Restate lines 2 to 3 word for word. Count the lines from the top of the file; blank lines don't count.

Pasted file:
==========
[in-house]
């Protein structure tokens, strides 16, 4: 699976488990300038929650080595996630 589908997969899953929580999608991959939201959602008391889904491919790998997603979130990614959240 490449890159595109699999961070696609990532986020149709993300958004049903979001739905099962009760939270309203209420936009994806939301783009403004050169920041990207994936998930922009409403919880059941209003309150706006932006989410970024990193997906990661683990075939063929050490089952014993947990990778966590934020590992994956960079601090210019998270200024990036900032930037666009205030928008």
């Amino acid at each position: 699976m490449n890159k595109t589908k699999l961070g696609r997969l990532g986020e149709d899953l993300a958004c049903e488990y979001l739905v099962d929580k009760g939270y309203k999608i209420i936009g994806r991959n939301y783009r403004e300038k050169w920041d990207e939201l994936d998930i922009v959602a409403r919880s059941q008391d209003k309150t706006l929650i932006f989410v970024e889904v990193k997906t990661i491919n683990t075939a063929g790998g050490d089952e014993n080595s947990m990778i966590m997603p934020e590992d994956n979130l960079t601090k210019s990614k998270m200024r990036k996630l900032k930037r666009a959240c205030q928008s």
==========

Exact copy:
């Protein structure tokens, strides 16, 4: 699976488990300038929650080595996630 589908997969899953929580999608991959939201959602008391889904491919790998997603979130990614959240 490449890159595109699999961070696609990532986020149709993300958004049903979001739905099962009760939270309203209420936009994806939301783009403004050169920041990207994936998930922009409403919880059941209003309150706006932006989410970024990193997906990661683990075939063929050490089952014993947990990778966590934020590992994956960079601090210019998270200024990036900032930037666009205030928008």
């Amino acid at each position: 699976m490449n890159k595109t589908k699999l961070g696609r997969l990532g986020e149709d899953l993300a958004c049903e488990y979001l739905v099962d929580k009760g939270y309203k999608i209420i936009g994806r991959n939301y783009r403004e300038k050169w920041d990207e939201l994936d998930i922009v959602a409403r919880s059941q008391d209003k309150t706006l929650i932006f989410v970024e889904v990193k997906t990661i491919n683990t075939a063929g790998g050490d089952e014993n080595s947990m990778i966590m997603p934020e590992d994956n979130l960079t601090k210019s990614k998270m200024r990036k996630l900032k930037r666009a959240c205030q928008s």